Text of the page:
Most visitors to Barbados are lured by the island’s aquamarine seas and pale gold sands – not surprising considering this speck of land is home to some of the best beaches in the region. If you’re into sailing, snorkelling, fishing, diving, surfing or simply swimming and sunbathing, you’ll be in clover.
But Barbados – all 166 square miles of it – offers far more than what lies around its periphery. To really get a feel for the island, you need to turn away from the beach and head inland…
Island Adventure Safari
Barbados’ interior packs a scenic, historical and cultural punch that belies its diminutive size. On an Island Safari adventure, you’ll take to the road in a specially designed 10-seat open-sided vehicle driven by a knowledgeable local guide, and head to the rugged and less-developed northern and eastern parts of the island, some of which are inaccessible to hire cars and tour buses. You’ll also come away with a deeper understanding of Barbados’ past and a real insight into present-day Barbadian life and culture.
The day begins gently, stopping off at a couple of viewpoints including Gun Hill Signal Station and its famous white lion carved from a single piece of coral stone, from where the whole island is visible. But before long you’ll be veering off-road through swaying fields of sugar cane, bouncing furiously over rocks and potholes on the hilly, rough-hewn track.
Where the fields have already been razed, there’s a long perspective of the surrounding landscape, but mostly you’ll be surrounded by grasses easily ten feet tall. Back on the road, trailers carry the just-cut crop to Andrew’s Sugar Plant. The mighty factory is the largest remaining in operation on the island, and the sweet scent of fresh-cut cane fills the air.
In the main, Barbados is a flattish island, but it feels very different as you make a snaking descent into the east coast surfing village of Bathsheba. Home of the “Soup Bowl” – the biggest, frothiest wave around and a legendary spot in surfing circles – Bathsheba faces the Atlantic and feels stuck-in-time; a world away from the island’s swish west coast.
The waves here pick up speed over 3,000 uninterrupted miles and pound the shoreline relentlessly. It’s not safe to swim, though it’s fine to take a soak in the shallow inshore pools just a few feet from the shoreline. Ask a local to tell you exactly where they are, or just be content with lazing around on the grass and watching the surfers do their thing. There are plenty of picnic tables along the beachside.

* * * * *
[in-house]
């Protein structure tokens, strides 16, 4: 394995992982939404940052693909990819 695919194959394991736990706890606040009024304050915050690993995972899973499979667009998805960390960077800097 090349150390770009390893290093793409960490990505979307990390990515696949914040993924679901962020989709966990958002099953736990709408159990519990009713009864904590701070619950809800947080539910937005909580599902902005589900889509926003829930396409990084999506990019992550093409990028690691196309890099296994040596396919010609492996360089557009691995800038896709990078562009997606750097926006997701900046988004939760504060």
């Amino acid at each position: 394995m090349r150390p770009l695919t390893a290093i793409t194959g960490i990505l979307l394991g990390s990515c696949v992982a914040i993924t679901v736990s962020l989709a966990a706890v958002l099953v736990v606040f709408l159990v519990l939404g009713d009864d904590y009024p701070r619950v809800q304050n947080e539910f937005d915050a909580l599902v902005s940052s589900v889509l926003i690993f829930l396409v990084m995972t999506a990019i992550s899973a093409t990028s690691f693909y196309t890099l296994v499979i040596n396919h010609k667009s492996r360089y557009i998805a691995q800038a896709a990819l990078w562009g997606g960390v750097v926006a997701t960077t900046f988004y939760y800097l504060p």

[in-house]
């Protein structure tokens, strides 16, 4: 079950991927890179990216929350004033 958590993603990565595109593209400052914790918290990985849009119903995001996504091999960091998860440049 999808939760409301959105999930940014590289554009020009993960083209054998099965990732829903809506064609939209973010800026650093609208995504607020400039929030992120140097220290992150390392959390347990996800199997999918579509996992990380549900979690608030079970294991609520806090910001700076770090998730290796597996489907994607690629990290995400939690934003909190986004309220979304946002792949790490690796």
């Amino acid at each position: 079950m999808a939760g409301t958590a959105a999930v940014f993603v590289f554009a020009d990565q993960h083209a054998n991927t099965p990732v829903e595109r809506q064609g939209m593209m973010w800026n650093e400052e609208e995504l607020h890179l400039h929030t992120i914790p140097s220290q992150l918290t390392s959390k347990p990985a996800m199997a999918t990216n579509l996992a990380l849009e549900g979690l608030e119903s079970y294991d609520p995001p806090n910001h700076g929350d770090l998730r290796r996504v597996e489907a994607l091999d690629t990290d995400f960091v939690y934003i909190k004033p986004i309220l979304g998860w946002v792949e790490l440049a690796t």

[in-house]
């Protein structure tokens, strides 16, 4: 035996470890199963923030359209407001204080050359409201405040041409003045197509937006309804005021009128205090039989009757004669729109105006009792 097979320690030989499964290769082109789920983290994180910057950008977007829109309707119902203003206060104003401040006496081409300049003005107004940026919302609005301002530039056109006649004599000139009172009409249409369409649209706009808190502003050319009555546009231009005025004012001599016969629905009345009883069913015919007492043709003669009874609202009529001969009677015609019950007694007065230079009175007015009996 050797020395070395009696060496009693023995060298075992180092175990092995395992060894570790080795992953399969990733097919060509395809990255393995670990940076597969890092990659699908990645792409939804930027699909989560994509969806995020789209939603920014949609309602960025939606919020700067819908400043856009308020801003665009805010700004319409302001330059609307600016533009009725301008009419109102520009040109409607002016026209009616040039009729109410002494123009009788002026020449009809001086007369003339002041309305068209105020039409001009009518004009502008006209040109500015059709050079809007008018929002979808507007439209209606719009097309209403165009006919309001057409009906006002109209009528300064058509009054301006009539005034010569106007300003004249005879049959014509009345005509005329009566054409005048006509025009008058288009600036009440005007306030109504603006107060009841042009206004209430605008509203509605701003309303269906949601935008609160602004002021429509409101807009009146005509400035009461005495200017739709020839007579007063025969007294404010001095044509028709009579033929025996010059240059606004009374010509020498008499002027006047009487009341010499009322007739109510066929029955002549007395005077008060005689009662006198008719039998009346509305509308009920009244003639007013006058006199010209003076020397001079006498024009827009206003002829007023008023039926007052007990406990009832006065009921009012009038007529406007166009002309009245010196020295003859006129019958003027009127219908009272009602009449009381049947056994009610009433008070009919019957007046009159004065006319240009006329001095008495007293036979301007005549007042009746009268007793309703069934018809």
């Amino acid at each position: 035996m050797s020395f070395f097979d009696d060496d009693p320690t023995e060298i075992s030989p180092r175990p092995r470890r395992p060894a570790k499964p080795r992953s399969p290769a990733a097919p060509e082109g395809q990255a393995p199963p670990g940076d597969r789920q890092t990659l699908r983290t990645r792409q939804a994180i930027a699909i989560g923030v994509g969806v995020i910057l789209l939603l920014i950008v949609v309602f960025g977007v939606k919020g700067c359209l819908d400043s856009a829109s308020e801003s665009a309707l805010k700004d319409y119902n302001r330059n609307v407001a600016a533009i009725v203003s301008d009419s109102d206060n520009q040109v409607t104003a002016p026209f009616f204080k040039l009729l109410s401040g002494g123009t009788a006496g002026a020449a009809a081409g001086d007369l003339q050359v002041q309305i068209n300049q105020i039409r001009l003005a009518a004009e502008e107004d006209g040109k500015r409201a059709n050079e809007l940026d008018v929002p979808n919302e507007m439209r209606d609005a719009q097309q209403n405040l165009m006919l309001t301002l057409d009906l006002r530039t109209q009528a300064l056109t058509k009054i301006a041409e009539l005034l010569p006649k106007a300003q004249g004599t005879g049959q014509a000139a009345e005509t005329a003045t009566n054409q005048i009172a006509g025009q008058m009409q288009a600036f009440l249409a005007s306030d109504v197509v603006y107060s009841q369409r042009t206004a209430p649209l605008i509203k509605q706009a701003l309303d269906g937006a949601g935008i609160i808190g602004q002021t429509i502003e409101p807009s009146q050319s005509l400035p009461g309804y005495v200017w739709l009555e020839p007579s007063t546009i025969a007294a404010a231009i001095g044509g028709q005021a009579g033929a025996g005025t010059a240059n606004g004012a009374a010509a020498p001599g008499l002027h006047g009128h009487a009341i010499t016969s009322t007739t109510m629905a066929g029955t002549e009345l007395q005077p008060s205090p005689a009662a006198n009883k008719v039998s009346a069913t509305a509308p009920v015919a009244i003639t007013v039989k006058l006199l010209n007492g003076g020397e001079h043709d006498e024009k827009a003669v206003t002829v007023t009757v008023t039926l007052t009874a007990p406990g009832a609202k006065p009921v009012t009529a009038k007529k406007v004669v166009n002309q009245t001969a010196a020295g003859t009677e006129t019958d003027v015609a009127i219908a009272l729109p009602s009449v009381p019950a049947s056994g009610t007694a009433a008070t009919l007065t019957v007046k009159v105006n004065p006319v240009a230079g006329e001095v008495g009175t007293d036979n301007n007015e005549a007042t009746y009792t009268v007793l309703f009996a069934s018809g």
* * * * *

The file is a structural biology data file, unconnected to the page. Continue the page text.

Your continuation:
Bathsheba village is effectively just one long beach road, dotted with the odd bar, rum shop, guesthouse and craft shop. It’s as laid-back as it gets around here, so if you’re looking to get under the skin of an entirely different Barbados, this is where you’ll find it. If you’re neither a surfer nor a tidal pool-paddler, there are plenty of walks and pretty little churches to explore, but it’s fair to say the locals have honed the act of doing nothing to a fine art. Listening to the sound of the waves with a glass of Mount Gay Extra Old is about as energetic as it gets.
Up on the slopes behind Bathsheba is an area of dense tropical rainforest and woodland known as Joe’s River Forest, brimming with mahogany trees, cabbage palms, bearded fig trees and citrifolia. Once off-road, you’ll take a tire-rutted track through a cooling canopy of giant branches and fronds. Look out for green monkeys and hummingbirds, and listen to the natural soundtrack: the distant rush of Joe’s River flowing towards the rivermouth and a cacophony of warbling birds and whistling frogs. This is now the last remaining patch of rainforest in Barbados, but when the early settlers first arrived they were faced with this kind of terrain across the whole island.
Out into bright sunlight, the dusty sun-baked roads lead to the northernmost of Barbados’ 11 parishes, St. Lucy. This is the most rugged, remote and least-visited part of the island. Dry tracks over grassland lead to high, scrubby cliffs with expansive views towards local’s favourite picnic spot Cove Bay and down the empty beaches of the east coast. Rows of palm trees bent into a permanent arc by the fierce Atlantic winds shelter small flocks of Barbadian black-bellied sheep, an indigenous domestic breed often mistaken for goats. They grow short coarse hair rather than wool, and are well able to tolerate the tropical heat and humidity.
Up on St. Lucy’s northeastern tip is Little Bay, an otherworldly spot where the pounding surf has eroded the rocks into a series of caves, tunnels and arches. Walk along the vegetation-free clifftops for great views of high-spouting blowholes, or make your way down to the beach itself. Intrepid locals come to swim in the naturally-formed tidal pools, despite the large waves and constant sea spray.
This land-based jeep adventure can be booked with Island Safari Barbados at a cost of US$97 for adults and US$64 for children (5 – 12 years; children 4 and under not admitted). The tour lasts five and a half hours, including drinks and snacks, round-trip transportation from your hotel, and a full traditional island-style lunch buffet at a local resort or plantation house.
Header shot © Barbados Tourism Authority.